It may seem bizarre to say so, but in some respects, medieval society was rather more civilised than our own. They hated waste in those days; objects were patched up or redeployed, very little was thrown away. And the same applied to people. Virtually no one, however aged or infirm, was without some role. Everyone contributed.
This attitude is part of a world we have lost, as was made plain by last week's House of Lords report on Britain's ageing population. The number of people aged over 65 is set to rise by 50 per cent, from 10.3 million in 2010 to about 15 million in 2030; five years after that, one in four of us will be over 65, and babies born last year can expect to live to their mid-90s.
To many, especially in politics, these figures constitute "A Problem" – older people as a burden as we wrestle with the cost of state pensions and healthcare for all these oldies. The Lords report wisely looks beyond this anxiety, arguing the need for changes in attitudes –more flexibility in business so people who want (or need) to work longer can do so, and a change in the sense of entitlement that makes people think that spending the final third of their lives in non-productive comfort is a basic human right.
But between the lines of the report is a story of waste, the kind that 600 years ago would never have been permitted. For some time, whether a person is struggling on state benefits, or is a grey-haired lotus eater on a sumptuous private pension, they are, at 60-something (and some earlier) widely regarded as having passed beyond usefulness. Society still sees retirement as a form of disposal – a sort of landfill for people. More than a third of women aged 60-64 and a quarter of men aged 65-69 may still be in work, two thirds of them part-time, but, for the rest, society has paid off the very people with the most experience and no small amount of wisdom. Golf, bowls, gardening, or day-time TV beckons.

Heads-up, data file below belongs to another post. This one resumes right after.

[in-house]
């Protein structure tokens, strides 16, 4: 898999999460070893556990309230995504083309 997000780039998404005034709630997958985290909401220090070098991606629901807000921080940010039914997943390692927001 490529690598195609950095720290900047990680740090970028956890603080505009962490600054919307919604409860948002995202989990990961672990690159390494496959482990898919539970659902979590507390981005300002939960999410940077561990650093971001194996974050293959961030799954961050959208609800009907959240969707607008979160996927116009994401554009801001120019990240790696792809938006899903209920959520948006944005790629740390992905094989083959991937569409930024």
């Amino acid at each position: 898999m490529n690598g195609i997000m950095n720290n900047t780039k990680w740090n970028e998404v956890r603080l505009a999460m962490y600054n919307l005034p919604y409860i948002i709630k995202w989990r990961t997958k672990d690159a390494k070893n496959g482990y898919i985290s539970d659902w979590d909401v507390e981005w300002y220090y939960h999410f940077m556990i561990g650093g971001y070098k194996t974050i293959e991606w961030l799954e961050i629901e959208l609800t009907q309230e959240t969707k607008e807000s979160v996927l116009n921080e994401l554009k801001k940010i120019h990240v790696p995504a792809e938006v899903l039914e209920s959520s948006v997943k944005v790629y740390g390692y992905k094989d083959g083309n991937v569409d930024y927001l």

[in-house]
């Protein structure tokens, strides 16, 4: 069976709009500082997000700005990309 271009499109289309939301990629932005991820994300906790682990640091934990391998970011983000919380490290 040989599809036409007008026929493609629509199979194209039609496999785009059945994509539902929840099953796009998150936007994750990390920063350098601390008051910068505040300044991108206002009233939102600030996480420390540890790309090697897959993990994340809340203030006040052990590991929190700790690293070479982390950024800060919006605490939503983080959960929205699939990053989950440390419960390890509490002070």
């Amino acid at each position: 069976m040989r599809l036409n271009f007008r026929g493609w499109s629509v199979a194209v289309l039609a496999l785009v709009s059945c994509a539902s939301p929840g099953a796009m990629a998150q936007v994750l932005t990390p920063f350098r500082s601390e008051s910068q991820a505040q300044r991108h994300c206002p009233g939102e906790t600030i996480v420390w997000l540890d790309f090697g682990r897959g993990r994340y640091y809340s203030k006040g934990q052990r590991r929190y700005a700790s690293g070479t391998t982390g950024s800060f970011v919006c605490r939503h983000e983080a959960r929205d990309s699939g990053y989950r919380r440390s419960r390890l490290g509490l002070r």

Some do still contribute. About 30 per cent of over-60s help with voluntary organisations, two-thirds of pensioners regularly help an elderly neighbour, one in three working mothers rely on grandparents for childcare, and an unknown number are part- or full-time carers. The Lords report quotes Age UK's estimate that people over 50 make an unpaid contribution to the economy of £15.2bn a year, of £3.9bn in childcare, and £5bn as volunteers.
At this paper we know about this "work" of older people because of our Independent on Sunday Happy List, the annual project in which we present 100 people who give back and make Britain a happier, more well-adjusted place. The sixth one is published next month, and we are combing the country for the most inspiring volunteers, charity founders, teachers, conservers of our heritage or wildlife – anyone whose motive is human happiness, rather than feathering their own nest. People like the woman who lost her sight on her wedding day in 1964 and has spent much of the intervening 49 years working and campaigning for the blind; the Londoner who has fostered 850 children over the past 33 years, the 90-year-old who wing-walks for charity, and many more.
But so much more could be done, and this is why I think it high time that we harnessed the experience, time, and energy of the retired and semi-retired in a volunteer force – a Peace Corps, if you like; not for the young, as President John F Kennedy's administration founded it in the 1960s, but for older citizens. It would increase the already good numbers of those putting something back, give many "retirees" a purposeful role in life again, and do much good to those helped. Above all, it would end the wicked waste of millions of our more experienced people.
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